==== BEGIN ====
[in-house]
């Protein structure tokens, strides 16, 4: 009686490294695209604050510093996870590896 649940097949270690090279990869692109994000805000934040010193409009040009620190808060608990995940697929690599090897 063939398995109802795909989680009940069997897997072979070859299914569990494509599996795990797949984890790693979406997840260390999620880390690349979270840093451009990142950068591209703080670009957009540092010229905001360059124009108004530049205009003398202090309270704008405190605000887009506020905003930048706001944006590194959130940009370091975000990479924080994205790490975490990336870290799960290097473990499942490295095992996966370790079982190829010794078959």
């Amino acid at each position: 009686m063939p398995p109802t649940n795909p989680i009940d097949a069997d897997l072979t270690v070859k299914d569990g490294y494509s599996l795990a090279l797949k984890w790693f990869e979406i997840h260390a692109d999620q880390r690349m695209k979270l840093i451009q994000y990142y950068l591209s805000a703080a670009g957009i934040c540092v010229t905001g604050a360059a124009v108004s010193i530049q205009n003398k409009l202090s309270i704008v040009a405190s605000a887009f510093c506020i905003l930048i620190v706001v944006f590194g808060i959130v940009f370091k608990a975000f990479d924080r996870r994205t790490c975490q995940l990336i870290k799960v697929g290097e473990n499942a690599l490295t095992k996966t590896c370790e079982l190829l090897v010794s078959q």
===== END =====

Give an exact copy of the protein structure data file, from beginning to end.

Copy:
[in-house]
């Protein structure tokens, strides 16, 4: 009686490294695209604050510093996870590896 649940097949270690090279990869692109994000805000934040010193409009040009620190808060608990995940697929690599090897 063939398995109802795909989680009940069997897997072979070859299914569990494509599996795990797949984890790693979406997840260390999620880390690349979270840093451009990142950068591209703080670009957009540092010229905001360059124009108004530049205009003398202090309270704008405190605000887009506020905003930048706001944006590194959130940009370091975000990479924080994205790490975490990336870290799960290097473990499942490295095992996966370790079982190829010794078959």
């Amino acid at each position: 009686m063939p398995p109802t649940n795909p989680i009940d097949a069997d897997l072979t270690v070859k299914d569990g490294y494509s599996l795990a090279l797949k984890w790693f990869e979406i997840h260390a692109d999620q880390r690349m695209k979270l840093i451009q994000y990142y950068l591209s805000a703080a670009g957009i934040c540092v010229t905001g604050a360059a124009v108004s010193i530049q205009n003398k409009l202090s309270i704008v040009a405190s605000a887009f510093c506020i905003l930048i620190v706001v944006f590194g808060i959130v940009f370091k608990a975000f990479d924080r996870r994205t790490c975490q995940l990336i870290k799960v697929g290097e473990n499942a690599l490295t095992k996966t590896c370790e079982l190829l090897v010794s078959q």